While all presidents since John F. Kennedy have been touting their own space programs, some accomplished their goals and were immortalized in history, but others were never realized and are long since forgotten.
NASA’s budget has grown and shrunk and grown yet again under various administrations and Congresses. Hundreds of space projects have been proposed and scrapped when the necessary funding never appeared. It is into this atmosphere of uncertainty that undergraduate scientists and engineers will someday tread.
In the immediate future, NASA must maintain a decaying space shuttle fleet, build the International Space Station and design the next set of manned spacecraft. These obligations, such as the International Space Station, were set by international agreements, and by decree of the current president’s “Renewed Spirit of Discovery” initiative, which plans to put astronauts back on the moon by 2020. With these projects taking up a large portion of the budget, scientists are left with what appears to be an ever-dwindling account for science missions. While manned missions are huge technical achievements, they garner small amounts of scientific data as compared to the Hubble Space Telescope or the Cassini Orbiter.
It isn’t all dark; most new space missions combine multiple science objectives from nearly unrelated fields of astronomy, creating spacecraft that produce tremendous amounts of scientific data on the dollar. Engineering has felt the crunch too, but rather than a decline in quality, designs have been improved according to the mistakes of the past and have become much more innovative. One such successful mission is the Mars Exploration Rovers, led by a science team from Cornell, but built by the engineers at the Jet Propulsion Laboratories (JPL) in Pasadena, California.
Last Thursday, Dr. Charles Elachi, director of JPL, spoke of these concerns and successes to a large crowd of graduate and undergraduate students. He began with an old Theodore Roosevelt quote: “Far better it is to dare mighty things, to win glorious triumphs even though checkered by failure, than to rank with those poor spirits who neither enjoy nor suffer much because they live in the gray twilight that knows neither victory nor defeat.” In this spirit, Elachi reaffirmed why astronomy is important and necessary. He asked the audience, “What if our ancestors had never explored? Never left their caves? Never experimented with fire?” This is a primary motivation for science in general, but Elachi went further and said, “Astronomy holds the real possibility of answering the biggest questions: What is this place? How did it happen? How common are we? Why us? Why now?” After answering these big picture questions, we end up learning more about ourselves.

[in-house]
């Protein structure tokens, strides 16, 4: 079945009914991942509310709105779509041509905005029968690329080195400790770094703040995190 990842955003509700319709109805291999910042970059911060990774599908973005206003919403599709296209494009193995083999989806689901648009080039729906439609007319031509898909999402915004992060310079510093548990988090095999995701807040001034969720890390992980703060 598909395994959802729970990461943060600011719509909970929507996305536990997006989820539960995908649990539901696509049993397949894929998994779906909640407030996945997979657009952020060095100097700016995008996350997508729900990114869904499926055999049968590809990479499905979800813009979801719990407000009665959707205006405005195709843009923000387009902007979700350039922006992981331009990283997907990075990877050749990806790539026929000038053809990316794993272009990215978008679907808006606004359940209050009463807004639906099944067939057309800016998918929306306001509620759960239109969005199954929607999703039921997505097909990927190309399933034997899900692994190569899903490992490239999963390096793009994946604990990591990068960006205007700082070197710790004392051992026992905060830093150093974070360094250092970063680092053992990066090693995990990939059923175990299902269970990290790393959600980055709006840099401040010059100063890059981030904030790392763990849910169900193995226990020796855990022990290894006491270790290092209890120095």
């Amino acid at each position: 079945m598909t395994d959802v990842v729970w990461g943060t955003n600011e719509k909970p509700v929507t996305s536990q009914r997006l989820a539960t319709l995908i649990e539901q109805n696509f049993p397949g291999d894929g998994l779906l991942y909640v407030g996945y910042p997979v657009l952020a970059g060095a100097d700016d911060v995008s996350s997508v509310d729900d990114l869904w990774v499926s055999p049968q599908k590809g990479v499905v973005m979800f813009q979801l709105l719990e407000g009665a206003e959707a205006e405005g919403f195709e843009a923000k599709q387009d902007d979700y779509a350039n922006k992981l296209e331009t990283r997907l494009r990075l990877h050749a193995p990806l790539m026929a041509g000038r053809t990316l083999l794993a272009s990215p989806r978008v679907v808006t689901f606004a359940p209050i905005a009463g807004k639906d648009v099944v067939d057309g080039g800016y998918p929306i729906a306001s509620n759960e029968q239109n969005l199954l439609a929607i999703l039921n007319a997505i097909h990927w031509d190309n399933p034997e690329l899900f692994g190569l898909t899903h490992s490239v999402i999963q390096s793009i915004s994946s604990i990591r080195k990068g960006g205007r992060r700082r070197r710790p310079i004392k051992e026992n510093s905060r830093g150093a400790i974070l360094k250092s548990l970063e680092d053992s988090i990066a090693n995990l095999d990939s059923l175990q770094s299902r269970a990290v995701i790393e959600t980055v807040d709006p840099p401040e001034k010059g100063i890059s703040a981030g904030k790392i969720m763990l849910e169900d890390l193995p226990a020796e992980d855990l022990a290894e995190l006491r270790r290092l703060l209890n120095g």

Elachi felt that despite budget deficits and difficulties, the drive to answer these and more questions will continue to create funding opportunities far into the future. He noted that every president and almost every Congress since the ’50s has at least in rhetoric supported scientific space exploration. JPL in fact has 18 current operational missions. Some, such as the Voyager missions, were launched in 1977 and are now 100 times farther away from the Sun than the Earth. Others such as the Mars Reconnaissance Orbiter and Deep Impact were launched in the last few years.
Successful space missions are a mainstay of JPL, and Elachi gave the crowd a look into future possible missions. One such mission, named Dawn, will travel to one of the largest asteroids, first to Vesta and then on to Ceres, with the desire to learn more about how they were created and the solar system in general. JPL is also participating in NASA’s push to explore Mars and is building the Phoenix Mars Scout to explore the Martian poles. The Herschel Space Observatory is a submillimeter telescope built to explore the early universe. All of these missions are planned for launch in 2007. These examples highlight Elachi’s confidence that recent budget turmoil will not affect future exploration and that space is a great career move.